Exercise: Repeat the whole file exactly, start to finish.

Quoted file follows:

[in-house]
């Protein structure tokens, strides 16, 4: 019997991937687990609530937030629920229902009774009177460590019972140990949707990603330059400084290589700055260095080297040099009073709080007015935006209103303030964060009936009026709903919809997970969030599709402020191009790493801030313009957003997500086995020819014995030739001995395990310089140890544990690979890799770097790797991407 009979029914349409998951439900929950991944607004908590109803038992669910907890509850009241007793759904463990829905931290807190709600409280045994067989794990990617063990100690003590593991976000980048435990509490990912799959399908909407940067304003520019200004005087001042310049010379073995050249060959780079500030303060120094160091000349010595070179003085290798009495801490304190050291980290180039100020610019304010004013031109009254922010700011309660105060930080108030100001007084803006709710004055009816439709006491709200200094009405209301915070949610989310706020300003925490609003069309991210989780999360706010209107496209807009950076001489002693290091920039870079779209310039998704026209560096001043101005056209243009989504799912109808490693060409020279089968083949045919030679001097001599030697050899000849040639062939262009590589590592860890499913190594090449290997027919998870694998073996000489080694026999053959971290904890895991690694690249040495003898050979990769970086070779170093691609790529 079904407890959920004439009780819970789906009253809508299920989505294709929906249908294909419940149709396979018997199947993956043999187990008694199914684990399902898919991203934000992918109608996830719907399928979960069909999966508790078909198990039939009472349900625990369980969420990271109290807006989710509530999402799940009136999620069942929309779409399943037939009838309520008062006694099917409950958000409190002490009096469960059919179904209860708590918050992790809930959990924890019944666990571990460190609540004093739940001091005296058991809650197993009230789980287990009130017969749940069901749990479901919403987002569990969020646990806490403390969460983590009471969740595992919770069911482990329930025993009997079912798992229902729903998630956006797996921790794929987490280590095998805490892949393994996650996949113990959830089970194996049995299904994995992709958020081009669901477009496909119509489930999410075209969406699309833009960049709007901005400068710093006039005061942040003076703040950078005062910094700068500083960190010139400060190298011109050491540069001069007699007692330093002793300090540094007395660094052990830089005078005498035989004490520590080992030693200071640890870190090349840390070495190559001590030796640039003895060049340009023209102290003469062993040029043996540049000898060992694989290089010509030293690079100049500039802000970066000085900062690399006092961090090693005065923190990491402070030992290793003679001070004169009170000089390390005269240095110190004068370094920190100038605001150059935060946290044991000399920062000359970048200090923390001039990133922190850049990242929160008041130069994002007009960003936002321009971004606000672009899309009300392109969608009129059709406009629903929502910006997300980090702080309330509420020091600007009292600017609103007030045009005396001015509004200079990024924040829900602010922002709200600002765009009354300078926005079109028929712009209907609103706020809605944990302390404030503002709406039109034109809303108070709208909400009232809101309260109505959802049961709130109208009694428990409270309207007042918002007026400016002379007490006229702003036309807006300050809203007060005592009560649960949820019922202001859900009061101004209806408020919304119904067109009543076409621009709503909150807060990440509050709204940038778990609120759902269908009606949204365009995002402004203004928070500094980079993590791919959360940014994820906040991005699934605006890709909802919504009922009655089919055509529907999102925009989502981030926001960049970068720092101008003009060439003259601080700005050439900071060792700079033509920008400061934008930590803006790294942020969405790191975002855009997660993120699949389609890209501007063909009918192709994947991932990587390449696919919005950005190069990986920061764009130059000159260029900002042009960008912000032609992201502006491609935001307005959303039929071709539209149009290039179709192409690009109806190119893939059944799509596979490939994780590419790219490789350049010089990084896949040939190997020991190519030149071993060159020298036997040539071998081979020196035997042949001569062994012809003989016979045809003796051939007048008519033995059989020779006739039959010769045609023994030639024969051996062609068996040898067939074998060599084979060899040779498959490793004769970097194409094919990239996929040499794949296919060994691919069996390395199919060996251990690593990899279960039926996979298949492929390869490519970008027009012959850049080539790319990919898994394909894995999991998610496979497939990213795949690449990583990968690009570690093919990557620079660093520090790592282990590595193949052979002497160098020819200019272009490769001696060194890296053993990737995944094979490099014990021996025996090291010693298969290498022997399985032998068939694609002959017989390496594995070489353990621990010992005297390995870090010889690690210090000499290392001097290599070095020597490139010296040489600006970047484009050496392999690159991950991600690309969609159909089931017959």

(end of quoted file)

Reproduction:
[in-house]
């Protein structure tokens, strides 16, 4: 019997991937687990609530937030629920229902009774009177460590019972140990949707990603330059400084290589700055260095080297040099009073709080007015935006209103303030964060009936009026709903919809997970969030599709402020191009790493801030313009957003997500086995020819014995030739001995395990310089140890544990690979890799770097790797991407 009979029914349409998951439900929950991944607004908590109803038992669910907890509850009241007793759904463990829905931290807190709600409280045994067989794990990617063990100690003590593991976000980048435990509490990912799959399908909407940067304003520019200004005087001042310049010379073995050249060959780079500030303060120094160091000349010595070179003085290798009495801490304190050291980290180039100020610019304010004013031109009254922010700011309660105060930080108030100001007084803006709710004055009816439709006491709200200094009405209301915070949610989310706020300003925490609003069309991210989780999360706010209107496209807009950076001489002693290091920039870079779209310039998704026209560096001043101005056209243009989504799912109808490693060409020279089968083949045919030679001097001599030697050899000849040639062939262009590589590592860890499913190594090449290997027919998870694998073996000489080694026999053959971290904890895991690694690249040495003898050979990769970086070779170093691609790529 079904407890959920004439009780819970789906009253809508299920989505294709929906249908294909419940149709396979018997199947993956043999187990008694199914684990399902898919991203934000992918109608996830719907399928979960069909999966508790078909198990039939009472349900625990369980969420990271109290807006989710509530999402799940009136999620069942929309779409399943037939009838309520008062006694099917409950958000409190002490009096469960059919179904209860708590918050992790809930959990924890019944666990571990460190609540004093739940001091005296058991809650197993009230789980287990009130017969749940069901749990479901919403987002569990969020646990806490403390969460983590009471969740595992919770069911482990329930025993009997079912798992229902729903998630956006797996921790794929987490280590095998805490892949393994996650996949113990959830089970194996049995299904994995992709958020081009669901477009496909119509489930999410075209969406699309833009960049709007901005400068710093006039005061942040003076703040950078005062910094700068500083960190010139400060190298011109050491540069001069007699007692330093002793300090540094007395660094052990830089005078005498035989004490520590080992030693200071640890870190090349840390070495190559001590030796640039003895060049340009023209102290003469062993040029043996540049000898060992694989290089010509030293690079100049500039802000970066000085900062690399006092961090090693005065923190990491402070030992290793003679001070004169009170000089390390005269240095110190004068370094920190100038605001150059935060946290044991000399920062000359970048200090923390001039990133922190850049990242929160008041130069994002007009960003936002321009971004606000672009899309009300392109969608009129059709406009629903929502910006997300980090702080309330509420020091600007009292600017609103007030045009005396001015509004200079990024924040829900602010922002709200600002765009009354300078926005079109028929712009209907609103706020809605944990302390404030503002709406039109034109809303108070709208909400009232809101309260109505959802049961709130109208009694428990409270309207007042918002007026400016002379007490006229702003036309807006300050809203007060005592009560649960949820019922202001859900009061101004209806408020919304119904067109009543076409621009709503909150807060990440509050709204940038778990609120759902269908009606949204365009995002402004203004928070500094980079993590791919959360940014994820906040991005699934605006890709909802919504009922009655089919055509529907999102925009989502981030926001960049970068720092101008003009060439003259601080700005050439900071060792700079033509920008400061934008930590803006790294942020969405790191975002855009997660993120699949389609890209501007063909009918192709994947991932990587390449696919919005950005190069990986920061764009130059000159260029900002042009960008912000032609992201502006491609935001307005959303039929071709539209149009290039179709192409690009109806190119893939059944799509596979490939994780590419790219490789350049010089990084896949040939190997020991190519030149071993060159020298036997040539071998081979020196035997042949001569062994012809003989016979045809003796051939007048008519033995059989020779006739039959010769045609023994030639024969051996062609068996040898067939074998060599084979060899040779498959490793004769970097194409094919990239996929040499794949296919060994691919069996390395199919060996251990690593990899279960039926996979298949492929390869490519970008027009012959850049080539790319990919898994394909894995999991998610496979497939990213795949690449990583990968690009570690093919990557620079660093520090790592282990590595193949052979002497160098020819200019272009490769001696060194890296053993990737995944094979490099014990021996025996090291010693298969290498022997399985032998068939694609002959017989390496594995070489353990621990010992005297390995870090010889690690210090000499290392001097290599070095020597490139010296040489600006970047484009050496392999690159991950991600690309969609159909089931017959």